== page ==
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Casino Gambling : A Winner's Guide to Blackjack, Craps, Roulette, Baccarat, and Casino Poker
by Jerry Patterson
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If you're planning a trip to Vegas or any other casino gambling destination and want some quick and easy-to-follow advice to give you a good shot at coming home a winner: Read Chapter 7 for blackjack advice, Chapter 13 for craps advice, Chapter 17 for roulette advice, Chapter 18 for baccarat advice or Chapter 19 for advice on the popular variations of casino poker.
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Sharpshooter CrapsThe official site for Jerry Patterson and the Sharpshooter's Dice Control courses. Since 1996, Sharpshooter and Patterson have been perfecting their techniques and they provide details of what's involved. The site provides craps strategy, a free newsletter, a bookstore and practice tables.

The Key to Attaining a Real Advantage at Dice Control

The Dice Control Revolution is in full swing. It is now an accepted fact that craps players possessing the skill of dice setting, gripping and throwing the dice so that they travel side-by-sideJerry PattersonJerry Patterson is an internationally known gaming author, player, and instructor and has written five gambling books. The two most popular are 'Casino Gambling: A Winner’s Guide to Blackjack, Craps, Roulette, Baccarat and Casino Poker 'and 'Blackjack: A Winner’s Handbook.'  Jerry's website is  in orbit, at the same velocity, and land softly with minimal "splatter," can overcome the house edge at casino craps.

Dice Control can be defined simply as the skill of throwing the dice more than the random 6 times including the seven out in the point cycle.  The statistics speak very loudly in this low, house-edge game:  If you can roll 6.14 times in the point cycle, you break even; roll eight times including the seven-out and you have a double digit edge approaching 17%.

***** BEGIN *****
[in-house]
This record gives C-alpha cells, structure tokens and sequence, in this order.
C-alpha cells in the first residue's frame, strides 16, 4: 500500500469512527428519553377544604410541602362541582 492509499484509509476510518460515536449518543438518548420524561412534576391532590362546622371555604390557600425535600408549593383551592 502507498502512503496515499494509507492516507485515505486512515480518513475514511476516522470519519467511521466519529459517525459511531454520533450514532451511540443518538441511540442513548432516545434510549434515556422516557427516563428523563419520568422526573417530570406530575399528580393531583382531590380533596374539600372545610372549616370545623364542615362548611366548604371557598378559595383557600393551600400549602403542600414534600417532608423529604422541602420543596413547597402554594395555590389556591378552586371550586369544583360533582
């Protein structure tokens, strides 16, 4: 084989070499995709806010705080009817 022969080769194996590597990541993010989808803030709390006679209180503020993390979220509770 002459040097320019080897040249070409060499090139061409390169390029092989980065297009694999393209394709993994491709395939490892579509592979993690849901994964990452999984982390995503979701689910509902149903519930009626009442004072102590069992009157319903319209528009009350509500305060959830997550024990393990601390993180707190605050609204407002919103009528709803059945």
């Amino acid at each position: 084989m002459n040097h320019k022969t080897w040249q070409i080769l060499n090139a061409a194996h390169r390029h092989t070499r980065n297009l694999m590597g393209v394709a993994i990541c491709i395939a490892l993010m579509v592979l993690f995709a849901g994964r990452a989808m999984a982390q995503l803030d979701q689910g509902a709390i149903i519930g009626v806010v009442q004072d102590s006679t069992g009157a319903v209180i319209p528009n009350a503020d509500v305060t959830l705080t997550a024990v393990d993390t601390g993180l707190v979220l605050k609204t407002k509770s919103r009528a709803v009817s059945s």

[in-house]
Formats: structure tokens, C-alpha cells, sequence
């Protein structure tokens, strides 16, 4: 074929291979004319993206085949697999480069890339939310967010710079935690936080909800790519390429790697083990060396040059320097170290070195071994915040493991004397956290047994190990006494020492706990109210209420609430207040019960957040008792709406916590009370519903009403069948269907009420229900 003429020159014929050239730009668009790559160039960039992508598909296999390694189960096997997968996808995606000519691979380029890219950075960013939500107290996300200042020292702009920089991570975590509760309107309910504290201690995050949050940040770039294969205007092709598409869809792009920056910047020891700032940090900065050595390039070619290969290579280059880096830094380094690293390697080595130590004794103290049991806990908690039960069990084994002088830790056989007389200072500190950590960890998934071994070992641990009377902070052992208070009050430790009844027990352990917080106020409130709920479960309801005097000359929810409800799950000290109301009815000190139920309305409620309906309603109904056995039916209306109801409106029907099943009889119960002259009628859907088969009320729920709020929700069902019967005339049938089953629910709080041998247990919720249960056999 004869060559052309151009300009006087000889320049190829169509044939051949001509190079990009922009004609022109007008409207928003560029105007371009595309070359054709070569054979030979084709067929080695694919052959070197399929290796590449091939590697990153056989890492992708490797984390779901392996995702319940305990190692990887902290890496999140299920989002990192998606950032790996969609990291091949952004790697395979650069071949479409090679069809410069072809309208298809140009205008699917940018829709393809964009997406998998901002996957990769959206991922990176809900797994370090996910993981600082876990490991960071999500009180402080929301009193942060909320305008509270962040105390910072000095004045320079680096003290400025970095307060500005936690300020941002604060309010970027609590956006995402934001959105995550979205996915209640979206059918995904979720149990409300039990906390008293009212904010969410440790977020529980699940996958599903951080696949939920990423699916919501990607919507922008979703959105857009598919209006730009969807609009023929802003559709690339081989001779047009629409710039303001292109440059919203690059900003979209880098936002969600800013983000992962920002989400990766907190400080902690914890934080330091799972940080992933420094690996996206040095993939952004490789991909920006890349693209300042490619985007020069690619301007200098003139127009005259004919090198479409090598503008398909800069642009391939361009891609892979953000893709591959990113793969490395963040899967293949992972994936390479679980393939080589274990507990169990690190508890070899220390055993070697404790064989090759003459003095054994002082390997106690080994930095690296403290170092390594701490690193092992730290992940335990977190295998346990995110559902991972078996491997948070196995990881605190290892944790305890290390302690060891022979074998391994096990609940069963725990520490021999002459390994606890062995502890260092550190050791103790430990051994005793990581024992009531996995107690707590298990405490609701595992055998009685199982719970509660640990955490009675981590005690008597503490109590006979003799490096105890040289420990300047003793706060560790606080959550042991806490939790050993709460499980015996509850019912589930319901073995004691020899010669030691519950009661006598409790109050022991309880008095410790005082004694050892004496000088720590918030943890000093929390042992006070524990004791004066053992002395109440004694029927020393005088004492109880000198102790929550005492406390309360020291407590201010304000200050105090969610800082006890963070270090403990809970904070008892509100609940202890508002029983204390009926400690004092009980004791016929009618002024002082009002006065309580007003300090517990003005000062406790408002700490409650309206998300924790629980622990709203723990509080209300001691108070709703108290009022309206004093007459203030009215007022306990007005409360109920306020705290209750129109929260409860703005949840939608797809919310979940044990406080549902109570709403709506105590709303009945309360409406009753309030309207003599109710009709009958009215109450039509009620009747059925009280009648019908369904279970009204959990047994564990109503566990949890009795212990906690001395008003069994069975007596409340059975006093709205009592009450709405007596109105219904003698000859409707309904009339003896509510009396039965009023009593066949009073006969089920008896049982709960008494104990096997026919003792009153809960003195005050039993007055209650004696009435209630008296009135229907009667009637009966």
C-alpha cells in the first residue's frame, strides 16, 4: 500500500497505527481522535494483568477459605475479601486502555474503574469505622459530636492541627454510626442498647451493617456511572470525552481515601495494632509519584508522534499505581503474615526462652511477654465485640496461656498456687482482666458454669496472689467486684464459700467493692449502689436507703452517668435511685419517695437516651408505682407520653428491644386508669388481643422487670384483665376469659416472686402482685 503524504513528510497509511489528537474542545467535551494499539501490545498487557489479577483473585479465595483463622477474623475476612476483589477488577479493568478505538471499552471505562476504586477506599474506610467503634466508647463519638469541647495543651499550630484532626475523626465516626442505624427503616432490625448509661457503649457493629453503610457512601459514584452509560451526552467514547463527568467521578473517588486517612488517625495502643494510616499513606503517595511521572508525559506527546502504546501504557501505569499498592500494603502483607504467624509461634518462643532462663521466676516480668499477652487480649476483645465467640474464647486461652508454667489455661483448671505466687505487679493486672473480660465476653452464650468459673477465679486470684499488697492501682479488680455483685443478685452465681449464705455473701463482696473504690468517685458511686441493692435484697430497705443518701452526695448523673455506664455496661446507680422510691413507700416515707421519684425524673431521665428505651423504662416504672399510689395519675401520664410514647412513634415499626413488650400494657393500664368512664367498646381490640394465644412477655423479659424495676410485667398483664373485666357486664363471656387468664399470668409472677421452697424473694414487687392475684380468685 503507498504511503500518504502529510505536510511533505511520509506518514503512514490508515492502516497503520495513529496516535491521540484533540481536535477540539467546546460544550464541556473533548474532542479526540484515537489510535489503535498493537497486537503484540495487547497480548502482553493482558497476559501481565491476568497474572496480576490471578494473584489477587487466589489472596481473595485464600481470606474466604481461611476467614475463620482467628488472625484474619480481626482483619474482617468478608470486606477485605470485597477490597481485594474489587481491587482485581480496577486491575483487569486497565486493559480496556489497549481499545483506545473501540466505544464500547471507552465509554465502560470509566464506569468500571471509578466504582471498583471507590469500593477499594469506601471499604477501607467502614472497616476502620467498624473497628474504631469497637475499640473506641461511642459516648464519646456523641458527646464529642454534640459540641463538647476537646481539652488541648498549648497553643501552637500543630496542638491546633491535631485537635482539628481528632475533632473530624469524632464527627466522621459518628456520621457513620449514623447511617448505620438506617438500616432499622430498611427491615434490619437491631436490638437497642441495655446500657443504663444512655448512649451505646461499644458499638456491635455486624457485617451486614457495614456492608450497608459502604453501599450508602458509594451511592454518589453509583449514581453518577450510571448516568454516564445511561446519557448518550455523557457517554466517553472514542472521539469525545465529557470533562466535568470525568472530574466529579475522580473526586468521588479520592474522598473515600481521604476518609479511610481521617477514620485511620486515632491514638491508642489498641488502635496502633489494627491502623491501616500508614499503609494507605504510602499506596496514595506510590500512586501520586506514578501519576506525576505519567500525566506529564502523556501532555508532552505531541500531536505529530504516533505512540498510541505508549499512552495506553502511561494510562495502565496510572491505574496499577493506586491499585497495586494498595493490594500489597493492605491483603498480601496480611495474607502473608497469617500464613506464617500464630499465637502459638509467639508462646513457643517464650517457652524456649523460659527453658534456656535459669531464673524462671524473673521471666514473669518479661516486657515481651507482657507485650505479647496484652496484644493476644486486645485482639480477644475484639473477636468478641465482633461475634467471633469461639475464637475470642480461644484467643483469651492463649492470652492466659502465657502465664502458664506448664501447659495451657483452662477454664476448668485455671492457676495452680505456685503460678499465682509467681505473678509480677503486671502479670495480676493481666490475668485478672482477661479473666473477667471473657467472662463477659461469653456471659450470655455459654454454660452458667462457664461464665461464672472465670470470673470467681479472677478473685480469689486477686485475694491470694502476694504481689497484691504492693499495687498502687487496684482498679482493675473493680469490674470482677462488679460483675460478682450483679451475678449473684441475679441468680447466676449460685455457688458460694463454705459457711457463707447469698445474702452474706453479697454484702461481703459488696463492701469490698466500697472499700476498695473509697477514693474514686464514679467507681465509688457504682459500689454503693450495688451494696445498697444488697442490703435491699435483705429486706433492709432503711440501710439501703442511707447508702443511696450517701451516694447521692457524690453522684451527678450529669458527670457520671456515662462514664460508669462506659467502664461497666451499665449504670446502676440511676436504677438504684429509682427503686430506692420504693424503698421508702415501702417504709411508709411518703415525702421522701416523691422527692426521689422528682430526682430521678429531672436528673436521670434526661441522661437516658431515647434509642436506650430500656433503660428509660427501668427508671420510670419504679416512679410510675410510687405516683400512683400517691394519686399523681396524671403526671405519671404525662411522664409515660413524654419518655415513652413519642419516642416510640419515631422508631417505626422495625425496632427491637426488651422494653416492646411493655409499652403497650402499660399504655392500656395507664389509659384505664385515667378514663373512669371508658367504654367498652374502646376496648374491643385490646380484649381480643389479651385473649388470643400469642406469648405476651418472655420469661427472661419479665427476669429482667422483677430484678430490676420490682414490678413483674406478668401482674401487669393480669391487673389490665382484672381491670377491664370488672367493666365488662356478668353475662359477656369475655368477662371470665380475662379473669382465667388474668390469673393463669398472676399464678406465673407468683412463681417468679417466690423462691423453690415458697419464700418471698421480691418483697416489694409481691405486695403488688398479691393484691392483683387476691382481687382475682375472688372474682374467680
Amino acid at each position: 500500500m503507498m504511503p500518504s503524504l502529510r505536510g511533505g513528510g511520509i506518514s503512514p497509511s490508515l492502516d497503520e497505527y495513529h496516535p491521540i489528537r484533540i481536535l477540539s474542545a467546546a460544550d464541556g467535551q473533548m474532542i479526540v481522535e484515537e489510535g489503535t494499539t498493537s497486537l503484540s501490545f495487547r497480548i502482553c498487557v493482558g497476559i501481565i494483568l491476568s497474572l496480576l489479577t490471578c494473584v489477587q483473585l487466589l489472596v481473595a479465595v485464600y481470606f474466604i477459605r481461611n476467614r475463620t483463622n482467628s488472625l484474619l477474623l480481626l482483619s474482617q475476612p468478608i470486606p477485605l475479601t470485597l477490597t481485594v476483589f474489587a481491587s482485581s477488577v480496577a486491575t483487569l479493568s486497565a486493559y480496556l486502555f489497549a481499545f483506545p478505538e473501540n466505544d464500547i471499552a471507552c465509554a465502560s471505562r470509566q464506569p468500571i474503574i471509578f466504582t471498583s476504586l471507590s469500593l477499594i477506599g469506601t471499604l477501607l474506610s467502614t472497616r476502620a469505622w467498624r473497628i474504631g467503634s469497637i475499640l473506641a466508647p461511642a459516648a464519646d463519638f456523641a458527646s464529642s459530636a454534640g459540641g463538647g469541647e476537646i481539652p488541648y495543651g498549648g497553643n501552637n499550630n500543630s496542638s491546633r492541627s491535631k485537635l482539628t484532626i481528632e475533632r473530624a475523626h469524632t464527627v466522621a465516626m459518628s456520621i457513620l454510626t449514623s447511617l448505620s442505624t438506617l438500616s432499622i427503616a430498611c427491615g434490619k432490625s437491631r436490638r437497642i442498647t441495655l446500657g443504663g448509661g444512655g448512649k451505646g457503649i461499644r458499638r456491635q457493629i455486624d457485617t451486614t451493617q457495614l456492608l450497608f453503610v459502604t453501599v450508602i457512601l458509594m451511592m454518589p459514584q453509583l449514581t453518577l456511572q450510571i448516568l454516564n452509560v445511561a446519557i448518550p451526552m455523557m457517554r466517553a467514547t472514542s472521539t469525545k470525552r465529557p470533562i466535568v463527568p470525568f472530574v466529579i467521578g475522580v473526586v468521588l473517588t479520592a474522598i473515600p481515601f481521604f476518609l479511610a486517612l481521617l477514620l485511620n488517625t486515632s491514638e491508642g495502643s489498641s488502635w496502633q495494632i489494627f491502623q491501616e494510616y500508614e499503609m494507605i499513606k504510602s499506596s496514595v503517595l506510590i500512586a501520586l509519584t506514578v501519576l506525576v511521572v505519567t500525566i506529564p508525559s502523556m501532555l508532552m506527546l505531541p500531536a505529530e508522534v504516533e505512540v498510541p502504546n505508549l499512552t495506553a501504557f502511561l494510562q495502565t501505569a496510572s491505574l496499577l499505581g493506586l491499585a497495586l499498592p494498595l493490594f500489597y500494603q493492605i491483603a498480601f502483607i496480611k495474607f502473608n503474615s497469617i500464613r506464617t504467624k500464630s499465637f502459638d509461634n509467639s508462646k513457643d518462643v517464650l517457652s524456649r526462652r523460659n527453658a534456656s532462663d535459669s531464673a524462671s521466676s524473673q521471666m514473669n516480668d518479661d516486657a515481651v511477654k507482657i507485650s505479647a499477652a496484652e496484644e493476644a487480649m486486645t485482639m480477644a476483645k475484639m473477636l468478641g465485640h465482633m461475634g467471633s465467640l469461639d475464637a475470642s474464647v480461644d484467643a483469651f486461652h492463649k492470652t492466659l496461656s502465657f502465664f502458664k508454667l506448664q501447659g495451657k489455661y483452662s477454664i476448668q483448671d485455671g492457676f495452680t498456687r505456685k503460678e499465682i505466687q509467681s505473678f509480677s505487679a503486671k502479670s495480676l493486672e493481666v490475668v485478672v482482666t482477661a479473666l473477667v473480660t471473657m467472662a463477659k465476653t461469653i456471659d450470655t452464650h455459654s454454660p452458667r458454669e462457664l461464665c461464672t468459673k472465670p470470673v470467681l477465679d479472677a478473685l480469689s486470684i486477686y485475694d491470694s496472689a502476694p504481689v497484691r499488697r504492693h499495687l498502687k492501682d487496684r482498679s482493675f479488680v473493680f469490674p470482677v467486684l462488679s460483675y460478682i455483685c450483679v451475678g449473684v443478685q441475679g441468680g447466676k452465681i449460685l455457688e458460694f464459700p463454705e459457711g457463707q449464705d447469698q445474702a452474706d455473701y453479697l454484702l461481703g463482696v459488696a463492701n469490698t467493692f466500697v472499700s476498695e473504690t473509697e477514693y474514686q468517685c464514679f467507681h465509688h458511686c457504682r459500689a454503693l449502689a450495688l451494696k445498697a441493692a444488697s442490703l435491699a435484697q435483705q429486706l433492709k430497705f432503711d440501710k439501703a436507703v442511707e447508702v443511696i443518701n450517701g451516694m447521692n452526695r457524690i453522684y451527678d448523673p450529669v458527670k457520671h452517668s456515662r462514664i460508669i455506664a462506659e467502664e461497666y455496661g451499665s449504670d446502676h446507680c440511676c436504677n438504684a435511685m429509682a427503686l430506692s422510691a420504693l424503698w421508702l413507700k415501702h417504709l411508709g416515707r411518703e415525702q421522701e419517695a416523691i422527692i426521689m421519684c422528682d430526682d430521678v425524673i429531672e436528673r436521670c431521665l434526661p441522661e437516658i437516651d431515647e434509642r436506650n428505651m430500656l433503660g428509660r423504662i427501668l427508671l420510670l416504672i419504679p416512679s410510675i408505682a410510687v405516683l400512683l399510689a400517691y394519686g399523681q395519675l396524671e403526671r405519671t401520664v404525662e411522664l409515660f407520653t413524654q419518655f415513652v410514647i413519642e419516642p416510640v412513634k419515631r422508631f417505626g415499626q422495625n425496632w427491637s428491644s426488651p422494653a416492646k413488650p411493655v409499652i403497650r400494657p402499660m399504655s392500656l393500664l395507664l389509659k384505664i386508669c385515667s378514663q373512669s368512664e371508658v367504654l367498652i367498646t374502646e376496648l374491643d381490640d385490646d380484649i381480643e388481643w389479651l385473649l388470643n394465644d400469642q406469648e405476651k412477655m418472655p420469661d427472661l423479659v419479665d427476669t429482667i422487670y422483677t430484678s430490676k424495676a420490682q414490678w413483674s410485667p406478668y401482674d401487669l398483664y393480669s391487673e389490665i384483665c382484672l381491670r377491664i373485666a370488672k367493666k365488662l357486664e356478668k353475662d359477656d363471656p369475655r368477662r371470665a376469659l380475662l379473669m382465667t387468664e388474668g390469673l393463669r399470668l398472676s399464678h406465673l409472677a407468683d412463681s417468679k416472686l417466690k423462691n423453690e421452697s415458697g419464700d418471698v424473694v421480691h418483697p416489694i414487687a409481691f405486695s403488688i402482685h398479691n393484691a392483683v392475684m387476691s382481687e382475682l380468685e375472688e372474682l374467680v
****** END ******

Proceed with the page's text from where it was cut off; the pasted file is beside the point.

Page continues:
Before I get to the key to learning how to control the dice, let me review the simple 4-step process of dice control:

Dice Control Step 1: You set the dice to move the losing sevens out of the way, to the hubs or ends, with hardways showing on all four faces. The Hardway Set is just one of the many sets you can use, but it has proven itself over the years as the very best set for newcomers to dice control

Dice Control Step 2: You grip the dice lightly to minimize skin contact (drag) with the surface of the cubes. If you are just starting, I recommend the one-finger front grip – middle finger placed near top of crack with thumb behind. You can find other grips defined in Sharpshooter’s excellent book, How to Control the Dice.

Dice Control Step 3: You pick up the dice while observing your projected landing area about 6 inches in front of the back wall.

Dice Control Step 4: You launch the dice into orbit, perpendicular to the sides of the table and parallel to the back wall.

It is this fourth step that we are concerned about in this article. To secure an edge over the house, your objective is to launch the dice at the optimum angle to accomplish a “soft landing” and minimize the random motion of the dice after they collide with the back wall pyramids and come to rest.

Sharpshooter has stated in the Sharpshooter/PARR Dice Control Course that this optimum launch angle is 45 degrees. The dice should leave your hand at the required 45-degree angle, rotating side by side at the same rate of speed.

This 45-degree angle is key to your control, your soft landing with minimal random “splatter,” and, thus, to your edge over the house.

The Question is: How can you be sure that you have launched at 45 degrees or as close as possible thereto?

The answer is in the Charts below showing how high to throw the dice above the table bed to achieve the optimum 45 degrees. Heights for various table lengths and throwing positions are shown.

It is suggested that you practice at home to get a feel for the heights above the table bed needed to attain the 45-degree angle. This should be part of your normal practice of setting, gripping and throwing with control.

How high do you throw the dice to achieve a Perfect Throw?

These values were calculated using the 45° launch angle and the parabola equations in a post to the Sharpshooter/ PARR List Server. The height values are based on throwing from stick left, stick right and table end.

Chart 1: Stick Left or Right
Table Length - ft.

Stick Left or Right

Throwing Distance - ft.

Height (ft) above table bed
Chart 2: Table End Throw
Table Length – ft.
Table End Throwing distance – ft.
Height (ft) above table bed

Copyright © 2003-2006 by Jerry Patterson
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